# On Adaptive Finite Element Analysis in Structural Dynamics of Shell-Like Structures - A Specific View on Practical Engineering Applications and Engineering Modelling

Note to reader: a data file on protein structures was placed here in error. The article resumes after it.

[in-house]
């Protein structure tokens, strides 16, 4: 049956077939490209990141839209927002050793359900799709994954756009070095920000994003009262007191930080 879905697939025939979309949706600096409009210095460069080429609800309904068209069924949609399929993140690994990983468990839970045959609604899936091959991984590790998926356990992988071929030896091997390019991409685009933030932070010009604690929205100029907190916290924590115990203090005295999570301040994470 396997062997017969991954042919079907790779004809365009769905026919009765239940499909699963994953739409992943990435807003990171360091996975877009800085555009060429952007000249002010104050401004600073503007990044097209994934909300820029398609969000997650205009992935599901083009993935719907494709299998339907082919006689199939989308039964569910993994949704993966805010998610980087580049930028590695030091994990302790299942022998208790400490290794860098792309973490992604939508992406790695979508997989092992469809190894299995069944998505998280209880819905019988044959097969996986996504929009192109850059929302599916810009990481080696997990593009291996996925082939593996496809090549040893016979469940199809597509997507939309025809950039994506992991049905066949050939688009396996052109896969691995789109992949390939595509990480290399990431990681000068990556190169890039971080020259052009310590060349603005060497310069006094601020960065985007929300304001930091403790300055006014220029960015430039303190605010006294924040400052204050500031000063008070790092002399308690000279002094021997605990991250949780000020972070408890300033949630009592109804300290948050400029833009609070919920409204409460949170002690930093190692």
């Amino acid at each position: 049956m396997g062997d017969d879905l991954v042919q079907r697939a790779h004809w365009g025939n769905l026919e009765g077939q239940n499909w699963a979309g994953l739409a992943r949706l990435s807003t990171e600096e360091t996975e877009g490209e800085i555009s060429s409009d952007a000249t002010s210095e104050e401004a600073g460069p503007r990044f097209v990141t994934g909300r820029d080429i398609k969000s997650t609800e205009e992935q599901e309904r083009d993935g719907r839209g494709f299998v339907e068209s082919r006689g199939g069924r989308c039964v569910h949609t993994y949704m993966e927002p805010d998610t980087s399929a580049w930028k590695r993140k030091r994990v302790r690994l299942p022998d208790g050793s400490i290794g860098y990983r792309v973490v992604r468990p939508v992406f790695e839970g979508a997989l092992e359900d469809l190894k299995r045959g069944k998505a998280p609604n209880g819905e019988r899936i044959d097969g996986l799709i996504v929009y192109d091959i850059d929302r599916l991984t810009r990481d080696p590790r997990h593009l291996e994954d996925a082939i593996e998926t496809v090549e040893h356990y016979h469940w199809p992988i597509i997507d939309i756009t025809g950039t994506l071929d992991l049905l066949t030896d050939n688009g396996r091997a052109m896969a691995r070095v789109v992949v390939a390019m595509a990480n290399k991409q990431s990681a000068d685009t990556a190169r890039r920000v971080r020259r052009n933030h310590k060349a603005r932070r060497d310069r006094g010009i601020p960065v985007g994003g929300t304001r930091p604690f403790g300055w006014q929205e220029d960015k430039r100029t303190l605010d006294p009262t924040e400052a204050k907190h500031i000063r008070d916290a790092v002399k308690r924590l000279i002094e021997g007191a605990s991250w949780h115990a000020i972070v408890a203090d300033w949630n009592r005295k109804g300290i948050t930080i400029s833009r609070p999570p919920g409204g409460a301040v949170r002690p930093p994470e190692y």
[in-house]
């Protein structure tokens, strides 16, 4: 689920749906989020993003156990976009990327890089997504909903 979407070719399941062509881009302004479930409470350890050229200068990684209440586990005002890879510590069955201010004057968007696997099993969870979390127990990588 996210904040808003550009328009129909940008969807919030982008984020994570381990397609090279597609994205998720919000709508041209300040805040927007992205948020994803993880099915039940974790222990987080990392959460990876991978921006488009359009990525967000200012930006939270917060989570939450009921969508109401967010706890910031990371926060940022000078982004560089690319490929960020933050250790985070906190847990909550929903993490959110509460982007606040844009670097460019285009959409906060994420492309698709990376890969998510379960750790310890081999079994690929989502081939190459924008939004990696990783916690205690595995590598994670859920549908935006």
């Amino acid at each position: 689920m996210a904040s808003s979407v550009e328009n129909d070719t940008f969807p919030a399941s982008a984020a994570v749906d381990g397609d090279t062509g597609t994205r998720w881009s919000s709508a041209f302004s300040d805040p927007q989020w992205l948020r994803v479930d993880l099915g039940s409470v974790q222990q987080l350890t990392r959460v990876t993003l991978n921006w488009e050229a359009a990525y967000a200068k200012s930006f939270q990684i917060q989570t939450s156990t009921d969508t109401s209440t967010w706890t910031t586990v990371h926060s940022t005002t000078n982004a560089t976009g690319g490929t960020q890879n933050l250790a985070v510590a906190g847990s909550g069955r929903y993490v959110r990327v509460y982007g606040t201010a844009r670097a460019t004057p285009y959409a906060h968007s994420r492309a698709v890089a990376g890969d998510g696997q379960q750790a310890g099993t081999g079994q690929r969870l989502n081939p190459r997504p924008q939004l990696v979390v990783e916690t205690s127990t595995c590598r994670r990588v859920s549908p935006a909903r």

Adaptive Finite element analysis in structural analysis has reached a fairly mature status; however, in practice only fairly little is visible in engineering applications. This contribution gives an overview over some major aspects with a specific focus on structural dynamics of shell-like structures. Adaptive analysis in structural mechanics is mainly focusing on static problems where a large number of linear and nonlinear tasks in 3D continuum problems as well as in shell problems have been tackled. The developed procedures show really considerable improvements for the executed numerical problems. In statics on one side the competition among the methods is between low and high order approximation – the h- and p- or hp-enhancement and among error estimation between global and local estimation. For a good overview over the subject for a large number of problems it is referred to [11], for some mathematical background see [2]. For some simple benchmark problems the differences between the various approaches as presented in [5]. More recent developments are concerned with time dependent problems thus we are focusing here on structural dynamics [10]. In statics - linear or nonlinear – the spatial error distribution is the dominating quantity whereas in dynamics the consideration of the spatial error distribution over the complete considered time range and as well the consideration of the error due to time integration is needed. Here the consideration of dual problems – known in statics from the Betti-Maxwell principle and extended here with the according reciprocity idea, the Graffi-theorem [1] - allows checking the error in specific quantities at certain points in time, the so-called goal-oriented error computation or local error computation [3] [4]. On the basis of such error estimations, in principle, the adaptive modification of the finite element mesh as well as the time step is possible. However, while in a semi-discretization approach the time step could be fairly easily adjusted – which is frequently done in the so-called explicit FE programs using the central difference scheme - the modification of the finite element mesh introduces major problems. First the data have to be properly mapped between meshes avoiding non-physical artifacts and second the dual error estimation scheme has to take into account different time steps and meshes. Both actions introduce further errors into the analysis which can hardly be judged. In addition the effort for the numerical analysis concerning the computation as well as the required storage becomes overly large [6] leading to the conclusion that adaptive analysis of real world problems based on dual error estimation cannot be handled - at least with the current computer environment. Thus the focus of this contribution is on a discussion first on the importance of different parts of the error estimation and on the adaptive procedure and second how the major ingredients of the adaptive duality based analysis for practical engineering problems - restricting to shell problems - can still be used, regaining efficiency [7]. For some classes of shell type problems some simplifications can be suggested while still improving the quality of the analysis considerably by adaptive procedures [8]. In structural dynamics also eigenmodes and eigenvalues are important, thus improvements concerning these are also briefly discussed [9] [8]. Obviously the dominating quantity for achieving good results applying finite element methods in structural mechanics is a consistently refined mesh; not unexpected for high frequency excitations and interest of the engineers in these almost uniformly refined meshes with high mesh densities are required. It is shown, how the developed schemes can be applied to homogeneous problems and the limits concerning real world engineering models which include a large number of violations concerning standard continuum mechanics are presented. Also the procedures implemented in LS-DYNA [12], [13] for adaptive analysis are discussed with the background set above. Further some model adaptivity for large structural computations where some parts are – at least in some early states of the analysis – hardly deforming. This effect can be used to introduce rigid bodies in the analysis; the question then arises, how this can be handled. References

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